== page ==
IMG_2612I am still getting to know my father, though he died 20+ years ago when I was in college.

I’ve known all along that he was an intellectual who had a kind of poetic romanticism about him.

He never attended college, as far as I know, but had shelves overflowing with books and bibles.

He loved Man of La Mancha, and Cervantes’ Don Quixote. I was singing “The Impossible Dream,” from the time I was young:

“This is my quest to follow that star, no mater how hopeless, no matter how far. To fight for the right, without question or pause. To be willing to march into Hell for a heavenly cause…”

He fell in love with my mother upon hearing her operatic soprano voice on his first visit to Freeport Church of God—as the guest of another woman.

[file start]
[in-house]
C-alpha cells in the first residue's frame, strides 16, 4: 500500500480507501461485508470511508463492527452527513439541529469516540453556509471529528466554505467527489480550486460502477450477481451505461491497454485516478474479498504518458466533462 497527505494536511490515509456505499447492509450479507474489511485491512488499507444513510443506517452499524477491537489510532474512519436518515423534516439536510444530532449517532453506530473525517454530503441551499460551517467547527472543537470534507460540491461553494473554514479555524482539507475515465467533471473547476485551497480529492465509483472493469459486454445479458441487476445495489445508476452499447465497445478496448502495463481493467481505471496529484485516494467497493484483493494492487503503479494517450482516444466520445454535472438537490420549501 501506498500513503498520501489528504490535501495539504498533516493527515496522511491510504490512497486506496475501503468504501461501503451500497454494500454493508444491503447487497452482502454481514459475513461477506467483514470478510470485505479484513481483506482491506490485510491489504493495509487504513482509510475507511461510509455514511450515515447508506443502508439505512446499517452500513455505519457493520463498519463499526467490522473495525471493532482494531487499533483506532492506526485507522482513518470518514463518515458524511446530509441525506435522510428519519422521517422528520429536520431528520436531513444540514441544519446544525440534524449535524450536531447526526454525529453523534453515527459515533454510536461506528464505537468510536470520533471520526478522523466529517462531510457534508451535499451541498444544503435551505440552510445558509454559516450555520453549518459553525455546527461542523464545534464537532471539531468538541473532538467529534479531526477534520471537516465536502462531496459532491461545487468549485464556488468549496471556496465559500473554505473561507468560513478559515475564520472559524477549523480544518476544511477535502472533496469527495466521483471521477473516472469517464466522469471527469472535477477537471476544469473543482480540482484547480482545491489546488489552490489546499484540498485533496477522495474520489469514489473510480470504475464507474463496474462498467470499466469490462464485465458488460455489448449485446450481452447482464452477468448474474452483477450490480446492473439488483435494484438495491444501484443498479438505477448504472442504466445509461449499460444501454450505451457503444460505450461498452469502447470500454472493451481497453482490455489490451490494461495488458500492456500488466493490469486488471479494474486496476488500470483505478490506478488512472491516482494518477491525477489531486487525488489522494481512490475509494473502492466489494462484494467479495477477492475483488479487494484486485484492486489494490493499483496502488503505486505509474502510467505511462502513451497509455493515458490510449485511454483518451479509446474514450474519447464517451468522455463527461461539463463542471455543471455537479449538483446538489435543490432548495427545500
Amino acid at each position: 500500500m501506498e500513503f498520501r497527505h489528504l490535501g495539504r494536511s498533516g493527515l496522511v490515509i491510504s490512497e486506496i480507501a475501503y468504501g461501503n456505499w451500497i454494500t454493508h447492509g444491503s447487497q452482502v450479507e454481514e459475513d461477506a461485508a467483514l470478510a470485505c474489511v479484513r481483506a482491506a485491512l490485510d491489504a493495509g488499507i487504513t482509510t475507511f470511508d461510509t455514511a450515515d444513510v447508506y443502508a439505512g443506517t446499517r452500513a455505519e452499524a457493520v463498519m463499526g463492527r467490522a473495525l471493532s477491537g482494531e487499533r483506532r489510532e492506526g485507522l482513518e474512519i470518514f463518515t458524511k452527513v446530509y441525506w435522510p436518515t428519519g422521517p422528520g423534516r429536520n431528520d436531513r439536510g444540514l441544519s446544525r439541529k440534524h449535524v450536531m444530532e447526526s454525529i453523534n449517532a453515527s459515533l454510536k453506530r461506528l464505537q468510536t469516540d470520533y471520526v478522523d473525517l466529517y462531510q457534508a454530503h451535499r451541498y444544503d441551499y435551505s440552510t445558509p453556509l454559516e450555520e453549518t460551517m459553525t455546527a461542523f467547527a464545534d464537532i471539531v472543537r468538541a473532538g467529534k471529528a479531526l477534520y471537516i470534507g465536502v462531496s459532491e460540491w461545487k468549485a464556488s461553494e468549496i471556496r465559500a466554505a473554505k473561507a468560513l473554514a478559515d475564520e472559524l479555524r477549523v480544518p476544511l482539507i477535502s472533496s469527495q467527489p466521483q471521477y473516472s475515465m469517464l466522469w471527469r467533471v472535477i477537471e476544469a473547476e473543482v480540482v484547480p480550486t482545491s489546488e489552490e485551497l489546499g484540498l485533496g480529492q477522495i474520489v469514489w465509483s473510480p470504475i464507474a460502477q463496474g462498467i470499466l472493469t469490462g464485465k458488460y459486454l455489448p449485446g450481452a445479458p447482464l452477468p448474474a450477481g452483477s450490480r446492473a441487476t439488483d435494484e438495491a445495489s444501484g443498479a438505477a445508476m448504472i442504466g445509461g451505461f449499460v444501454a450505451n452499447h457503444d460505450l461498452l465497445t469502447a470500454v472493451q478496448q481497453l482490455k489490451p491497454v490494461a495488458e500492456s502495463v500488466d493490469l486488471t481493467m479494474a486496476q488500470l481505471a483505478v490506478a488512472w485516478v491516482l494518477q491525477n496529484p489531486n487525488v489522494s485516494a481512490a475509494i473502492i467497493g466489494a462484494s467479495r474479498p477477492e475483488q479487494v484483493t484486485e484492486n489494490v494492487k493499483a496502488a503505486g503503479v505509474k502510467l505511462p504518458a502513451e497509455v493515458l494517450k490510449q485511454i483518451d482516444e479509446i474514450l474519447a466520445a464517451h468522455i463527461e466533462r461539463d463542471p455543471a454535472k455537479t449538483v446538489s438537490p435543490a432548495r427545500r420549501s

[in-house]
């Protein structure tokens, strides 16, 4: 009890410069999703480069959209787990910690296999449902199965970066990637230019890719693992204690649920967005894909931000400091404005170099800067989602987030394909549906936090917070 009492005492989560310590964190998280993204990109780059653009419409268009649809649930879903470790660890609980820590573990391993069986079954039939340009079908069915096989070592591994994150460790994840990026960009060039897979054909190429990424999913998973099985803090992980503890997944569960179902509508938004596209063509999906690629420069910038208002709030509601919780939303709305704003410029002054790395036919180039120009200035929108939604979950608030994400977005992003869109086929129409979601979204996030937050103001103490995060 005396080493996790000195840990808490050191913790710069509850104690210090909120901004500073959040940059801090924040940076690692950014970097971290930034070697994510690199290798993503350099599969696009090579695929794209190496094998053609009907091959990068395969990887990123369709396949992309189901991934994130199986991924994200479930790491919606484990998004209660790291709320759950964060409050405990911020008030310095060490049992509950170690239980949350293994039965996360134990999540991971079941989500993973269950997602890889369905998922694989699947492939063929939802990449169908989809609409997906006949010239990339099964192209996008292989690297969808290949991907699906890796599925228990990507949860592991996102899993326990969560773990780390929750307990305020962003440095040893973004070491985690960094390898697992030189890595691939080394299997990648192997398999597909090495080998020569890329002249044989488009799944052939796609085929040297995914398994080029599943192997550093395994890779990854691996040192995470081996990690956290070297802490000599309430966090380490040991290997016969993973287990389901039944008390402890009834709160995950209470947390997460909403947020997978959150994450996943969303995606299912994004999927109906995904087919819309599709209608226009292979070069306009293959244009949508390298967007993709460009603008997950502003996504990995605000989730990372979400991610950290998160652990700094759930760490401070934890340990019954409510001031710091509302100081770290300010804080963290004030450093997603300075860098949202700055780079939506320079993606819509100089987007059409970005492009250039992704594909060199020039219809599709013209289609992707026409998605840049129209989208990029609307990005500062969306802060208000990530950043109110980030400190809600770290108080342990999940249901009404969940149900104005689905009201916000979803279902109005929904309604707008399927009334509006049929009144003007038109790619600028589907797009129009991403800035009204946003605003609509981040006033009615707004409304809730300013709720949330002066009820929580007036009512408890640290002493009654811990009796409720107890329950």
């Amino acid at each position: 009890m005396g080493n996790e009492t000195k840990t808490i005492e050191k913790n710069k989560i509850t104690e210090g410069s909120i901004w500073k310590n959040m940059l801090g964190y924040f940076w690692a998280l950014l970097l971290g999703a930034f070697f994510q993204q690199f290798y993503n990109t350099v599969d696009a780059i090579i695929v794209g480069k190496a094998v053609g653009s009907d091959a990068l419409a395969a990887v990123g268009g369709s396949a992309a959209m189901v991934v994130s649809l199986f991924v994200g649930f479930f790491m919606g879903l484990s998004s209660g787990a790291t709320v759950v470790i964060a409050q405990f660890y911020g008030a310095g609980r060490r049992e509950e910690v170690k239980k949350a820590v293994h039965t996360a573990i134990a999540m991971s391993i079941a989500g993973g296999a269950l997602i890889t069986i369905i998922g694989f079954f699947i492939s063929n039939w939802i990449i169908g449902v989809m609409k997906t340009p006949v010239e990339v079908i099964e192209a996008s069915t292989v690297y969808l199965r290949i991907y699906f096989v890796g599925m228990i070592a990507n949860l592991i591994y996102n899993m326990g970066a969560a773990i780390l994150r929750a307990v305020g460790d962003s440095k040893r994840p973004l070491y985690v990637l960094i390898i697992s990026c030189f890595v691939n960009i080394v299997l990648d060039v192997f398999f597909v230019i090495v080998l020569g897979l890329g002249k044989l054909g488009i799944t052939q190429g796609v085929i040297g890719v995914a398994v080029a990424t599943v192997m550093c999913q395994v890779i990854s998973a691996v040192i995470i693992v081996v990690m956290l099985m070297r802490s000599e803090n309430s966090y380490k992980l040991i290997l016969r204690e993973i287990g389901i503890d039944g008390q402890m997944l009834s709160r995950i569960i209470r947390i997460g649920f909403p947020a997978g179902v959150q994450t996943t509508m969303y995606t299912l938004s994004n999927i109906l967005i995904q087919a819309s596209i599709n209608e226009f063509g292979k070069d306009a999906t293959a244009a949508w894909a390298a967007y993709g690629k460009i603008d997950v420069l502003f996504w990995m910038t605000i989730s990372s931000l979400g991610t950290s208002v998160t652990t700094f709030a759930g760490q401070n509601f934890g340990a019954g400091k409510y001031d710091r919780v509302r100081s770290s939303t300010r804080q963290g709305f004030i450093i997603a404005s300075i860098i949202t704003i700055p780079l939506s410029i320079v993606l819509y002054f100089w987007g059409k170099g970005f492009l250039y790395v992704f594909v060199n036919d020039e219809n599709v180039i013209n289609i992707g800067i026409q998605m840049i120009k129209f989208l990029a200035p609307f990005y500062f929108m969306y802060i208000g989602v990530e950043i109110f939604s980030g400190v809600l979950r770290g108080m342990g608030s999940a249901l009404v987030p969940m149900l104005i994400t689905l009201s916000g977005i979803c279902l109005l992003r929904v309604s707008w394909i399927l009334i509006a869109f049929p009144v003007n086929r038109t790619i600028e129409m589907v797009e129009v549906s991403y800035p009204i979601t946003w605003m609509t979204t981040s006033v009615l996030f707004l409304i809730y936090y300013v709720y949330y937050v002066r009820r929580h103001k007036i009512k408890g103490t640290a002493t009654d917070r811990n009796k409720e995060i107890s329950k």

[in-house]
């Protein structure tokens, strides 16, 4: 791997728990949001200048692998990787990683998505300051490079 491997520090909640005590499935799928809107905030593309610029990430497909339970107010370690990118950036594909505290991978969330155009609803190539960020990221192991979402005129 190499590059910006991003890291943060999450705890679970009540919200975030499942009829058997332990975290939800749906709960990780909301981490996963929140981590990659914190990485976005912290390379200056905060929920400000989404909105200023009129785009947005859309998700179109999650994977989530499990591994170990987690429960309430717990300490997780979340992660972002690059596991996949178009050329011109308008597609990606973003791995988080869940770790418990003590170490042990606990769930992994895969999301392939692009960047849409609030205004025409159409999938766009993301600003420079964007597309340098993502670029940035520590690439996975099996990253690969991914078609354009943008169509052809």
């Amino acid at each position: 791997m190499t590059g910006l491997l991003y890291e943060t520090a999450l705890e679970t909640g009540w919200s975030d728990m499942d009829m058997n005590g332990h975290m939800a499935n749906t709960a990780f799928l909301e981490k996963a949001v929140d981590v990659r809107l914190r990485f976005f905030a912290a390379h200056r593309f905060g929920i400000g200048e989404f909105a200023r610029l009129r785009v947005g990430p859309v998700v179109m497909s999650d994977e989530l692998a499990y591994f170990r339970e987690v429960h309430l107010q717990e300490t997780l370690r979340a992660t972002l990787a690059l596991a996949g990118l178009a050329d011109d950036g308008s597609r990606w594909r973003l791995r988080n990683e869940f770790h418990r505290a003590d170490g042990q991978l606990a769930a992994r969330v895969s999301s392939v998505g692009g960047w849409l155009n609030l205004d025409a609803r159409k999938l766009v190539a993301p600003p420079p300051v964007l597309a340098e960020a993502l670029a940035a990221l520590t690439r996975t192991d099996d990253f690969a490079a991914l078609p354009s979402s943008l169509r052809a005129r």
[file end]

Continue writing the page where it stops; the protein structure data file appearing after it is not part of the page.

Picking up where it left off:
My grandmother told me that he was a Christian who really knew how to pray, which is why she let her daughter marry him.

These are things I have known.

But now I am living in South Africa. I am reading history, and philosophy, and of freedom. I am realizing that my father was born in 1925, the same general time period as Richard Wright, Ralph Ellison, Frantz Fanon, Malcolm X, and MLK. By the time he was a young man, he was living in New York City—the cradle of Black Consciousness.

As I read the works of some of the original Black male literati—brilliant Black men who articulated the pain of Black existence, who temporarily or permanently exiled themselves to France, where they tasted the freedom to simply be –I am learning the dimensions of my father’s struggle. I am glimpsing to roots of his violence. I am grasping the depths of his longing.

I know why he gave all three of his children French middle names.

But for the woman with that dazzling voice, and the children, and the lack of money, I believe he, too, would have eventually chosen exile.

My father, I’m sure, is smiling to know that I am finding my own Paris in Cape Town.

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